Under this summer's debt-limit compromise, $1.2 trillion will automatically be cut if the panel does not act. Can Congress circumvent that requirement?
House and Senate lawmakers would likely rethink allowing some budget cuts to be triggered automatically if the so-called deficit "supercommittee" fails to come up with at least $1.2 trillion in savings, or if Congress fails approve such a plan by Dec. 23, a member of the panel predicted on Sunday.
Appearing on "Fox News Sunday," Sen. Pat Toomey (R-Pa.) insisted he is not giving up on the chances that the Joint Select Committee on Deficit Reduction can make its Nov. 23 deadline for agreement on a plan to give to the rest of Congress to consider. That hopeful sentiment was echoed by the committee's co-chairman, Rep. Jeb Hensarling (R-Texas.), speaking Sunday on CNN's "State of the Union"--although his panel's deadline is just 10 days away.
But Toomey said that if agreement is not reached on how to cut at least $1.2 trillion from the nation's deficit over the next decade, "I think a lively debate will occur" over whether to allow the automatic cuts take place--so-called sequestration--despite President Obama's insistence on Friday he would not go along with any attempt to turn them off.
Toomey said that "in the very very unfortunate event that we don't, I think it's very likely that Congress would reconsider the configuration of that sequestration, and consider is this really the best way to do it?" Toomey said.
He added that the debate likely would be about the "nature of those cuts--which I think the cuts have to occur, but they might occur in a different fashion."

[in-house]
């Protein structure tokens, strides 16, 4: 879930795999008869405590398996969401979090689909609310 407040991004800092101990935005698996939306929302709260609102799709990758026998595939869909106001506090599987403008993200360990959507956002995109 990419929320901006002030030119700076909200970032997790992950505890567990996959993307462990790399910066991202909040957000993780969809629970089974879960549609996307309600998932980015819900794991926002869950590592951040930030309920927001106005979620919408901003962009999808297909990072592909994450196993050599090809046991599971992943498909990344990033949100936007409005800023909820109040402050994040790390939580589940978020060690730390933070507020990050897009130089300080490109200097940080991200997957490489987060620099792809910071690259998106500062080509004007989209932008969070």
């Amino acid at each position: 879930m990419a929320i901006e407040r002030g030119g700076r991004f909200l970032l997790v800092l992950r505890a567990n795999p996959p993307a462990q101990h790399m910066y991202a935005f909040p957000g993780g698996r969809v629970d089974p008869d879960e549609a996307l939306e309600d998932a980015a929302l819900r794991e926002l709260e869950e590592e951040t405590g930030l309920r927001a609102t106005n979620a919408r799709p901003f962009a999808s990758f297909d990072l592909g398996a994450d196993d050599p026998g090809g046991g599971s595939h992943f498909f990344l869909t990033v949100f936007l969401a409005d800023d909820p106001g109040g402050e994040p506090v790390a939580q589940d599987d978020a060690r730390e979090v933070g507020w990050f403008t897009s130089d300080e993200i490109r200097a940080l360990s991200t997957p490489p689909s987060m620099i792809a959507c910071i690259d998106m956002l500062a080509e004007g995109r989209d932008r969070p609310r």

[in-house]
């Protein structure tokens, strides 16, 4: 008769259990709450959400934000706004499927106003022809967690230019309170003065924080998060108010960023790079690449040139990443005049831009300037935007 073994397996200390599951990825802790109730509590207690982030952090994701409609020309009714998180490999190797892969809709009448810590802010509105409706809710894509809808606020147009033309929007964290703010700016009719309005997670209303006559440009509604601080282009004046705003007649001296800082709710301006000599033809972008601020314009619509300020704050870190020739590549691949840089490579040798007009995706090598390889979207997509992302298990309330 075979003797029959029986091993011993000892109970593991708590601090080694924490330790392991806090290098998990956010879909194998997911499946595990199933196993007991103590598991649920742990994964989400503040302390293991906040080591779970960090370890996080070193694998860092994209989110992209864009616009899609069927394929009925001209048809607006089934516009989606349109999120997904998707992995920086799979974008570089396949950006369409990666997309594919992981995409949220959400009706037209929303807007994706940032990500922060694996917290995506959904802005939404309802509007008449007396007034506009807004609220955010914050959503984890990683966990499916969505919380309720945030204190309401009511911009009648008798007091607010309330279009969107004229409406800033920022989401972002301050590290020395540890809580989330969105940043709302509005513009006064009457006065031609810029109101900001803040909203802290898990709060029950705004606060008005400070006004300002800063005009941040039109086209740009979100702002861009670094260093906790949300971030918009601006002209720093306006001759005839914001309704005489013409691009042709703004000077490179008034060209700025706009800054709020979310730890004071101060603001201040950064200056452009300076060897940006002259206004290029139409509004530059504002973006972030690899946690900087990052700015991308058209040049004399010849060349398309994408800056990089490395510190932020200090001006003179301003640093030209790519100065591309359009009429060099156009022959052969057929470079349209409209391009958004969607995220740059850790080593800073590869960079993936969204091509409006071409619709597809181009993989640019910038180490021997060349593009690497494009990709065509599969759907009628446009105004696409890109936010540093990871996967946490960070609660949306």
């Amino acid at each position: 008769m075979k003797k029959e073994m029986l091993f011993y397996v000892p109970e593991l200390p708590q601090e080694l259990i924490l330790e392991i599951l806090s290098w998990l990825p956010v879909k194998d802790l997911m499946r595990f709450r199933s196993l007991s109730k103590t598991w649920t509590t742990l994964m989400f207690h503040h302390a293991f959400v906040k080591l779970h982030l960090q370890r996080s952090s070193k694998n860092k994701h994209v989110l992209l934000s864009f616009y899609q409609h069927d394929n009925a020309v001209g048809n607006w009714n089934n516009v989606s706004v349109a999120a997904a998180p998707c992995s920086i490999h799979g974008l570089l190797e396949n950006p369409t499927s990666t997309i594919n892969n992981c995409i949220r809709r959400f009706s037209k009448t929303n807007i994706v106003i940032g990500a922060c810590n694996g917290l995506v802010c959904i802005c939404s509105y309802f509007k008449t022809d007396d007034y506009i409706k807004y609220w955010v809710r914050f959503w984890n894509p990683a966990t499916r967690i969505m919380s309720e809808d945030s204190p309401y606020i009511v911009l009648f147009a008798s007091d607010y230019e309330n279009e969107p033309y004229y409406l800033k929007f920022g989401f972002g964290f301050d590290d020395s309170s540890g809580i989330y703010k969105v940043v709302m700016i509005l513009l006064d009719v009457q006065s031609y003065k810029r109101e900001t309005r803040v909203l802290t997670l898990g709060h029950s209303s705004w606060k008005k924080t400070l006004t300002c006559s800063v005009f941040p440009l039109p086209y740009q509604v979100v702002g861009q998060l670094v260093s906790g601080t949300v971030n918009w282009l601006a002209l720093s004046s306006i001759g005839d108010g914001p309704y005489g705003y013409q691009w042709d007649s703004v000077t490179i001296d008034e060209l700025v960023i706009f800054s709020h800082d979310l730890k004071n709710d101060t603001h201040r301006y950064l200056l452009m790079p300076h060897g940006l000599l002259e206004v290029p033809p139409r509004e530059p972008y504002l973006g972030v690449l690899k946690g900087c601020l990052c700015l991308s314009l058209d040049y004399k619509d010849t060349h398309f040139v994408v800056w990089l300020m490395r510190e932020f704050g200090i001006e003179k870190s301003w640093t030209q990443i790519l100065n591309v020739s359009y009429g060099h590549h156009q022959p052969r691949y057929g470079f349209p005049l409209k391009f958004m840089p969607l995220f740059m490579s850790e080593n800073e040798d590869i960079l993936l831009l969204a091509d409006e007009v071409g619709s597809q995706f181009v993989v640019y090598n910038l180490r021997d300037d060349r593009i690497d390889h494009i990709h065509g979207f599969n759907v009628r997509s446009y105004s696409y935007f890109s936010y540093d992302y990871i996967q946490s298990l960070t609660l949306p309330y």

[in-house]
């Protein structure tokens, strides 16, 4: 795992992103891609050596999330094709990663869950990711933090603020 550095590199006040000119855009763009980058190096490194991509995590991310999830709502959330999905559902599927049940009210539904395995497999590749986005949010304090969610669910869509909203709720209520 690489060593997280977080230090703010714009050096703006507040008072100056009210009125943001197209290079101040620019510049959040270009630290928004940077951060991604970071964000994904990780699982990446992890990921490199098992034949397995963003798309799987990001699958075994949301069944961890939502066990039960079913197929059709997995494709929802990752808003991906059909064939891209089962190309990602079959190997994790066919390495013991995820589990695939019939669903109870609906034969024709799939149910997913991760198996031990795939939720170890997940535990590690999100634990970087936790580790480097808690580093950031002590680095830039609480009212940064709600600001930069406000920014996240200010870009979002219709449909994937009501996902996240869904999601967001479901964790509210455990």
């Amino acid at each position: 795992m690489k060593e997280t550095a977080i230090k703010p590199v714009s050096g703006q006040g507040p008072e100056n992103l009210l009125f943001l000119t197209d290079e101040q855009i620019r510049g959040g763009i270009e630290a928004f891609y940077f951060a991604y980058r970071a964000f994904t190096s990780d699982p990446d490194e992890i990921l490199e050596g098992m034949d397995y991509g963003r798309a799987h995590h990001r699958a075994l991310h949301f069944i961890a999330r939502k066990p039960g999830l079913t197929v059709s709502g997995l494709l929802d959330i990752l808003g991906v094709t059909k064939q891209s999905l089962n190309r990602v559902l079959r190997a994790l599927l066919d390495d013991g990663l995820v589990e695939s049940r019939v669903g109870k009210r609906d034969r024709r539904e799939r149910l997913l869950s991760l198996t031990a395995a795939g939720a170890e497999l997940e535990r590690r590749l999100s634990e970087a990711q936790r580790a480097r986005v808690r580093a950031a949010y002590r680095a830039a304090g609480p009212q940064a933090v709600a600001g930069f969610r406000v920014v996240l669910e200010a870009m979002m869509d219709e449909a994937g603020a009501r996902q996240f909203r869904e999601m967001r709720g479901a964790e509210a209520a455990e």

Toomey's comments come amid growing speculation that Congress could change the breakdown of the $1.2 trillion in cuts that would automatically kick in if the panel and lawmakers fail to reach a deal--half of which would come from the Pentagon and the other half from domestic programs. Republicans, in particular, have complained that such automatic cuts would be particularly harmful to the military.
To counter such talk, the White House put out a statement Friday underscoring its position that sequestration was put in place to help force a deal to slash the debt, and should not be reconsidered.
Members of the committee acknowledge that as of this weekend, they were not close to bipartisan agreement--in disputes over levels of cuts to entitlements and defining and proposing new revenues, including tax increases. But they also insist that they are continuing to work to reach a deal.
Hensarling, during his appearance on "State of the Union," reiterated that for the supercommittee to succeed, lawmakers will have to agree on structural reforms to entitlement programs and tax reform.
Hensarling zeroed in on entitlement spending arguing that Medicaid and Medicare are "disserving their beneficiaries with forms of rationing and driving the country bankrupt." "Republicans put forth a plan in our House budget," he said, referring to the so-called Ryan Plan contained in House Budget Committee Chairman Rep. Paul Ryan's budget. Hensarling also said that Republicans would be "willing to negotiate around" the so-called Rivlin-Domenici budget plan put forth by former Democratic White House budget director Alice Rivlin and former Republican Senate Budget Committee chairman Pete Domenici. "This is a plan, bi-partisan plan ... that would also include a provision for future seniors to stay in tradtiioanl fee-for-service Medicare but use the power of patient choice and competition to save and strenghthen the program," Hensarling said.